• The oil should ideally be in the middle of the two marks, but anywhere inside them is fine. If it's near the bottom or below, add a small amount of oil at a time. Re-check after 20 minutes or so.  

Note: Don't overfill the engine oil, as it may cause the excess to be forced out when the engine is running.  

5. Power steering fluid

Power steering is a luxury taken for granted in modern cars. If your car develops an issue with the PAS (power-assisted steering) system, you'll know about it!

The power steering will either be hydraulic or electrically operated. Check the recommended fluids section of your manual to work out which one your car is.

If hydraulic, the PAS uses a high-pressure pump and a hydraulic motor to actuate the steering rack. This makes the steering much easier for the driver.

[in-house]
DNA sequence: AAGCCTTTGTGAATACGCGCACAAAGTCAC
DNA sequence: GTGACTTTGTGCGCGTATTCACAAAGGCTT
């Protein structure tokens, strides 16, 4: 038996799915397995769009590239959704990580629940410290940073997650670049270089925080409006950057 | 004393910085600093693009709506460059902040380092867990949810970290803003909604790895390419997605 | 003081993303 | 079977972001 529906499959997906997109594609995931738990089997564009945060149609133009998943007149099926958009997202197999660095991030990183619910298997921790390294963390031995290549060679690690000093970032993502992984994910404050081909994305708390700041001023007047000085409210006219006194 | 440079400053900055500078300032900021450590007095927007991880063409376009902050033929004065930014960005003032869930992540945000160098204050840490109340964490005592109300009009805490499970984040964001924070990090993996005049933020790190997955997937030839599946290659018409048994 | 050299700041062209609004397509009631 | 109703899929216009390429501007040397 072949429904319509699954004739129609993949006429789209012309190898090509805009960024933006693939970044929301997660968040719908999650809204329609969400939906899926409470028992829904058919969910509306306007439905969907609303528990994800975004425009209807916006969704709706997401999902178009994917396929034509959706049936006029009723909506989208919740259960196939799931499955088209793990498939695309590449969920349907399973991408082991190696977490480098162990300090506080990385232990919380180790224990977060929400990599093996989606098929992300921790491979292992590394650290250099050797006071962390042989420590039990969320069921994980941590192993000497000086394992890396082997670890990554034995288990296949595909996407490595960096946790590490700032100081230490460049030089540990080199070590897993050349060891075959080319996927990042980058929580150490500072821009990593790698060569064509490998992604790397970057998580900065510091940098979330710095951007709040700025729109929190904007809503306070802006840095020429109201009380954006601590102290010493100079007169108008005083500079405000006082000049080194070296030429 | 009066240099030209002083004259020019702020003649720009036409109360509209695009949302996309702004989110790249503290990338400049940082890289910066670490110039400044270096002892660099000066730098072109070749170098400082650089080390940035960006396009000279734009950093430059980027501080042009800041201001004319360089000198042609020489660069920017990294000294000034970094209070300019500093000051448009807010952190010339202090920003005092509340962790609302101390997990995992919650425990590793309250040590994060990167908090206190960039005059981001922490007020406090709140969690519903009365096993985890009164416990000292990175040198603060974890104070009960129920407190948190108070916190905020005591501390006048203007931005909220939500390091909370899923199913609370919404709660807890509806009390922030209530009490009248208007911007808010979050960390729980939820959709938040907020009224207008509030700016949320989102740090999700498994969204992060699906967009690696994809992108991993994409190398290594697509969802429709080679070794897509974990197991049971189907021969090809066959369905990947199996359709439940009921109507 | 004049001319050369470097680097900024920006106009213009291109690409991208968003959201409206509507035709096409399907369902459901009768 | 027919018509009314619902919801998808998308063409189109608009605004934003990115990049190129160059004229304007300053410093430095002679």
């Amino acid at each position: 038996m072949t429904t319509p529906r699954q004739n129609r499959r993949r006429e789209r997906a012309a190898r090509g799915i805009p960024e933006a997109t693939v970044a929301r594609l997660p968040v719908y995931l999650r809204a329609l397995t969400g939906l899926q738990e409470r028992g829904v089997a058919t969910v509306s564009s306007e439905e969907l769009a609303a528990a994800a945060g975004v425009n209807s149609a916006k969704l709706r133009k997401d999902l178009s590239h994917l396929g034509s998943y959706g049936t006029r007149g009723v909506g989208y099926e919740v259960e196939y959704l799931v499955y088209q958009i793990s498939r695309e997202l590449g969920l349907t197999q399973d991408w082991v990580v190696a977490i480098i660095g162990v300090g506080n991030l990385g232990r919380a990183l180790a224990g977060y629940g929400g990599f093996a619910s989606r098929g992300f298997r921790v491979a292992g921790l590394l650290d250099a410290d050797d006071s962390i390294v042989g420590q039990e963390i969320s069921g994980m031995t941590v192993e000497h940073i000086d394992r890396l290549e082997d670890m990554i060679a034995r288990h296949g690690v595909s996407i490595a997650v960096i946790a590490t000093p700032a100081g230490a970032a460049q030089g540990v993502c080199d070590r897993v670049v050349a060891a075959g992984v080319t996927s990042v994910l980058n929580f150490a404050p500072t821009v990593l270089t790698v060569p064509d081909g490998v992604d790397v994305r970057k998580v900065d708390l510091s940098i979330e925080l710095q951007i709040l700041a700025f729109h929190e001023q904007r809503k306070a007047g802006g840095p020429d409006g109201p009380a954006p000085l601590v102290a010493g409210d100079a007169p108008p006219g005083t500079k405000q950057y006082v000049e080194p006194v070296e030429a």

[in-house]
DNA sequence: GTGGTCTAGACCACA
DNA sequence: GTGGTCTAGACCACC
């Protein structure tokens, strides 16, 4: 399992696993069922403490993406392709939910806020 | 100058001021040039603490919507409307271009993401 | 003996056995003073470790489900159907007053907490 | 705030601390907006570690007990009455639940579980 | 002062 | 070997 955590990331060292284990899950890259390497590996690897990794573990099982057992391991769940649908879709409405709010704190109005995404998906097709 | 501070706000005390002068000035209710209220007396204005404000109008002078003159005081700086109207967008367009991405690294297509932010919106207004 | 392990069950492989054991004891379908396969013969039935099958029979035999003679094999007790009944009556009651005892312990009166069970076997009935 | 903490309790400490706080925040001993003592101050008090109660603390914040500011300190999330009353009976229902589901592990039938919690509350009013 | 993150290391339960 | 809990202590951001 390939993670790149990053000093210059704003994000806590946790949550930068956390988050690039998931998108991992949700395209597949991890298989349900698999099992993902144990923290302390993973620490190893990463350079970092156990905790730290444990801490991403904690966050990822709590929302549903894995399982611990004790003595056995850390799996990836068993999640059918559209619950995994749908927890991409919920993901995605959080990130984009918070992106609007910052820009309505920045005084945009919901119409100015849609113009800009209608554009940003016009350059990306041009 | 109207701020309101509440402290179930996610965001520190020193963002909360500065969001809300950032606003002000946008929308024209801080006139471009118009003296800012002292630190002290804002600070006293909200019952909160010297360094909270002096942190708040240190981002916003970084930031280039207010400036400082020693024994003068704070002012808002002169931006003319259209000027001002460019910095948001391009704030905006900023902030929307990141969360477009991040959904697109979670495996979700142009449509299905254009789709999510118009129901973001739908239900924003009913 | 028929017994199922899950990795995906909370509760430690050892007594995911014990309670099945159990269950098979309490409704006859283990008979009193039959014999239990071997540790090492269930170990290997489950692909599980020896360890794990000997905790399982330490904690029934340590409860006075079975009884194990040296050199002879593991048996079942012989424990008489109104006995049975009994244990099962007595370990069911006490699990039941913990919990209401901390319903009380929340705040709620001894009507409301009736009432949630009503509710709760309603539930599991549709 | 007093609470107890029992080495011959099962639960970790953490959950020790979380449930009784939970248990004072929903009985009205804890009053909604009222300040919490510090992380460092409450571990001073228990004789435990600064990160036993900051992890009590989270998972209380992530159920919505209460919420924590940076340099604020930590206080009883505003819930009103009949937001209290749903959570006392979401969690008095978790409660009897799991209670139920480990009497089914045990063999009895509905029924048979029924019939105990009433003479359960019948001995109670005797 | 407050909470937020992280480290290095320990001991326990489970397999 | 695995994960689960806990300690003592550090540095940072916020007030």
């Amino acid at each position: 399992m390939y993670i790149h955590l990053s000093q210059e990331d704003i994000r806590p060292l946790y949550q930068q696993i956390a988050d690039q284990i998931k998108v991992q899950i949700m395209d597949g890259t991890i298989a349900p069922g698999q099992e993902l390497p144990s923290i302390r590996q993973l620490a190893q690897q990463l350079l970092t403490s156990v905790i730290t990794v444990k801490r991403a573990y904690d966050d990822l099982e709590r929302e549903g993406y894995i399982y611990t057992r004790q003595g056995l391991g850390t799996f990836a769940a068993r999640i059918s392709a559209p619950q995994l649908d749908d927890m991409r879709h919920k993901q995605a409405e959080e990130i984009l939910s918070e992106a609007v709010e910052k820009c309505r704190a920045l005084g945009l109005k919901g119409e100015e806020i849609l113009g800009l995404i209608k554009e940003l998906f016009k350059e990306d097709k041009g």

How to check your power steering fluid

Locate the bottle. Often they say “Hydraulic Fluid”, “Power Steering”, or similar.

Remove the cap, being careful not to allow debris to fall in, and check the colour is bright and not darkening. There are two different types of power steering fluid, usually dependent on vehicle age. Your manual will advise which one to use.

Either use the level on the side of the bottle as before or check using the built-in dipstick, depending on the car. Refill until it’s in between min and max.  

6. Screenwash

The screenwash is a special detergent solution that keeps your car windows clean. The bottle will be inside the car’s bumper or front bodywork.

There will likely be a filler cap somewhere around the outsides of the engine compartment, with a long translucent tube disappearing into the car's structure.